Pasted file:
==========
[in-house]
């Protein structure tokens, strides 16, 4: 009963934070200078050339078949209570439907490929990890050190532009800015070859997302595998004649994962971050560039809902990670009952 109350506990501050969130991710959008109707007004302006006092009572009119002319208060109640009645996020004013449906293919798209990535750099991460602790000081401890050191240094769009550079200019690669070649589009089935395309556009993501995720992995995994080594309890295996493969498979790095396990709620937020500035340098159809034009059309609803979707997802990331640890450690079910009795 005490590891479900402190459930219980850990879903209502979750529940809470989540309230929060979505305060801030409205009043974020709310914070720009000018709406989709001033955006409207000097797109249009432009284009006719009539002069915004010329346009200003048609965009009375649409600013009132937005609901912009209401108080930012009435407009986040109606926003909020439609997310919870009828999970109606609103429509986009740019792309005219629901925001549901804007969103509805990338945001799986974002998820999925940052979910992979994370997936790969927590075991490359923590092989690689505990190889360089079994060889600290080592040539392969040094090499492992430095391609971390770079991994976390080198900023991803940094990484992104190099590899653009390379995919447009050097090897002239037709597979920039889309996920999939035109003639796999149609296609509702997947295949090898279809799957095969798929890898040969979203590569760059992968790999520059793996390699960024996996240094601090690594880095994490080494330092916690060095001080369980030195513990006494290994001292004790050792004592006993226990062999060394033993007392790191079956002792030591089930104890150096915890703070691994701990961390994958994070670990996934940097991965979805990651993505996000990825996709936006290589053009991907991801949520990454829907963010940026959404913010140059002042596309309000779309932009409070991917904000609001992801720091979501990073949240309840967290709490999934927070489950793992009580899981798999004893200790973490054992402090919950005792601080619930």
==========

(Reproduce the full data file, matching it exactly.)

[in-house]
């Protein structure tokens, strides 16, 4: 009963934070200078050339078949209570439907490929990890050190532009800015070859997302595998004649994962971050560039809902990670009952 109350506990501050969130991710959008109707007004302006006092009572009119002319208060109640009645996020004013449906293919798209990535750099991460602790000081401890050191240094769009550079200019690669070649589009089935395309556009993501995720992995995994080594309890295996493969498979790095396990709620937020500035340098159809034009059309609803979707997802990331640890450690079910009795 005490590891479900402190459930219980850990879903209502979750529940809470989540309230929060979505305060801030409205009043974020709310914070720009000018709406989709001033955006409207000097797109249009432009284009006719009539002069915004010329346009200003048609965009009375649409600013009132937005609901912009209401108080930012009435407009986040109606926003909020439609997310919870009828999970109606609103429509986009740019792309005219629901925001549901804007969103509805990338945001799986974002998820999925940052979910992979994370997936790969927590075991490359923590092989690689505990190889360089079994060889600290080592040539392969040094090499492992430095391609971390770079991994976390080198900023991803940094990484992104190099590899653009390379995919447009050097090897002239037709597979920039889309996920999939035109003639796999149609296609509702997947295949090898279809799957095969798929890898040969979203590569760059992968790999520059793996390699960024996996240094601090690594880095994490080494330092916690060095001080369980030195513990006494290994001292004790050792004592006993226990062999060394033993007392790191079956002792030591089930104890150096915890703070691994701990961390994958994070670990996934940097991965979805990651993505996000990825996709936006290589053009991907991801949520990454829907963010940026959404913010140059002042596309309000779309932009409070991917904000609001992801720091979501990073949240309840967290709490999934927070489950793992009580899981798999004893200790973490054992402090919950005792601080619930």